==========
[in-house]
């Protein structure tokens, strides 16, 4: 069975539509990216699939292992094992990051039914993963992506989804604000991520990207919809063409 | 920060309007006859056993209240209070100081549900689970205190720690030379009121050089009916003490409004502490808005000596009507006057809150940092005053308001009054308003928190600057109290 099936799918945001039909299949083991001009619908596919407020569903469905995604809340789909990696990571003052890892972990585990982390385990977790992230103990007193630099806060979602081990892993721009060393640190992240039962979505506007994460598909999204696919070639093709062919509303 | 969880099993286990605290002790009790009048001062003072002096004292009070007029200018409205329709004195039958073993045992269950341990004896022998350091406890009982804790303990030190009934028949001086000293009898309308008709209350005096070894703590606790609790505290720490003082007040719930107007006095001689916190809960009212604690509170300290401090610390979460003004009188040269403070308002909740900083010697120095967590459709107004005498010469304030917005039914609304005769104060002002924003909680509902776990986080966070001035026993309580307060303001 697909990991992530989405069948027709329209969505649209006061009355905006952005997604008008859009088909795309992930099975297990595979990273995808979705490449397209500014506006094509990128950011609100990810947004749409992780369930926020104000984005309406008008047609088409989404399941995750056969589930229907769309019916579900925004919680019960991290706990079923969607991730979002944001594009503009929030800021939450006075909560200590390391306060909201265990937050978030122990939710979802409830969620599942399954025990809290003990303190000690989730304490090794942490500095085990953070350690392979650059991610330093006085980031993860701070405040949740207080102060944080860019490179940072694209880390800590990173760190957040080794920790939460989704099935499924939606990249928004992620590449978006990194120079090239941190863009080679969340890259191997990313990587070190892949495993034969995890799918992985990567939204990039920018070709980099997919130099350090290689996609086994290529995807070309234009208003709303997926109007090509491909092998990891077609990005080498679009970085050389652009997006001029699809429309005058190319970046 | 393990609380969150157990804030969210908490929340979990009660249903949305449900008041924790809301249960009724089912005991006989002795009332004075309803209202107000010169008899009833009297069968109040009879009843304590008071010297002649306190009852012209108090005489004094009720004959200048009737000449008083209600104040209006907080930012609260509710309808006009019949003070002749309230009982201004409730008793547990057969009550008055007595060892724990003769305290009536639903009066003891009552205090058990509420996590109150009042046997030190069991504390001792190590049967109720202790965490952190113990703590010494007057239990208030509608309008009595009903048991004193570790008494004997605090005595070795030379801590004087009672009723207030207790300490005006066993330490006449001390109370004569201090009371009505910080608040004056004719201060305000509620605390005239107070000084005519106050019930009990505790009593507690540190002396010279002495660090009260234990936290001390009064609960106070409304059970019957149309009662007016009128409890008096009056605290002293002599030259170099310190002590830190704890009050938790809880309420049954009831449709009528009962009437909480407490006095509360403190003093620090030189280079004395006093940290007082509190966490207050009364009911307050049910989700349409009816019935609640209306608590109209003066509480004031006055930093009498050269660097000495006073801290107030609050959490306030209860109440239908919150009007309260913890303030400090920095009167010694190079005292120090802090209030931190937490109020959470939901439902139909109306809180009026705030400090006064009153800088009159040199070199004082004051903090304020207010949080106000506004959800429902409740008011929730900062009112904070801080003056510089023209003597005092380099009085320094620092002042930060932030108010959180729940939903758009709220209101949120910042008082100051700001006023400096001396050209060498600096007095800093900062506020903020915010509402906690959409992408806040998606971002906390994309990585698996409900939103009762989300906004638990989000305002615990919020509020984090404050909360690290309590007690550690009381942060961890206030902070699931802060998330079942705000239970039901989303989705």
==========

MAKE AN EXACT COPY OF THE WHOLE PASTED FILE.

[in-house]
């Protein structure tokens, strides 16, 4: 069975539509990216699939292992094992990051039914993963992506989804604000991520990207919809063409 | 920060309007006859056993209240209070100081549900689970205190720690030379009121050089009916003490409004502490808005000596009507006057809150940092005053308001009054308003928190600057109290 099936799918945001039909299949083991001009619908596919407020569903469905995604809340789909990696990571003052890892972990585990982390385990977790992230103990007193630099806060979602081990892993721009060393640190992240039962979505506007994460598909999204696919070639093709062919509303 | 969880099993286990605290002790009790009048001062003072002096004292009070007029200018409205329709004195039958073993045992269950341990004896022998350091406890009982804790303990030190009934028949001086000293009898309308008709209350005096070894703590606790609790505290720490003082007040719930107007006095001689916190809960009212604690509170300290401090610390979460003004009188040269403070308002909740900083010697120095967590459709107004005498010469304030917005039914609304005769104060002002924003909680509902776990986080966070001035026993309580307060303001 697909990991992530989405069948027709329209969505649209006061009355905006952005997604008008859009088909795309992930099975297990595979990273995808979705490449397209500014506006094509990128950011609100990810947004749409992780369930926020104000984005309406008008047609088409989404399941995750056969589930229907769309019916579900925004919680019960991290706990079923969607991730979002944001594009503009929030800021939450006075909560200590390391306060909201265990937050978030122990939710979802409830969620599942399954025990809290003990303190000690989730304490090794942490500095085990953070350690392979650059991610330093006085980031993860701070405040949740207080102060944080860019490179940072694209880390800590990173760190957040080794920790939460989704099935499924939606990249928004992620590449978006990194120079090239941190863009080679969340890259191997990313990587070190892949495993034969995890799918992985990567939204990039920018070709980099997919130099350090290689996609086994290529995807070309234009208003709303997926109007090509491909092998990891077609990005080498679009970085050389652009997006001029699809429309005058190319970046 | 393990609380969150157990804030969210908490929340979990009660249903949305449900008041924790809301249960009724089912005991006989002795009332004075309803209202107000010169008899009833009297069968109040009879009843304590008071010297002649306190009852012209108090005489004094009720004959200048009737000449008083209600104040209006907080930012609260509710309808006009019949003070002749309230009982201004409730008793547990057969009550008055007595060892724990003769305290009536639903009066003891009552205090058990509420996590109150009042046997030190069991504390001792190590049967109720202790965490952190113990703590010494007057239990208030509608309008009595009903048991004193570790008494004997605090005595070795030379801590004087009672009723207030207790300490005006066993330490006449001390109370004569201090009371009505910080608040004056004719201060305000509620605390005239107070000084005519106050019930009990505790009593507690540190002396010279002495660090009260234990936290001390009064609960106070409304059970019957149309009662007016009128409890008096009056605290002293002599030259170099310190002590830190704890009050938790809880309420049954009831449709009528009962009437909480407490006095509360403190003093620090030189280079004395006093940290007082509190966490207050009364009911307050049910989700349409009816019935609640209306608590109209003066509480004031006055930093009498050269660097000495006073801290107030609050959490306030209860109440239908919150009007309260913890303030400090920095009167010694190079005292120090802090209030931190937490109020959470939901439902139909109306809180009026705030400090006064009153800088009159040199070199004082004051903090304020207010949080106000506004959800429902409740008011929730900062009112904070801080003056510089023209003597005092380099009085320094620092002042930060932030108010959180729940939903758009709220209101949120910042008082100051700001006023400096001396050209060498600096007095800093900062506020903020915010509402906690959409992408806040998606971002906390994309990585698996409900939103009762989300906004638990989000305002615990919020509020984090404050909360690290309590007690550690009381942060961890206030902070699931802060998330079942705000239970039901989303989705």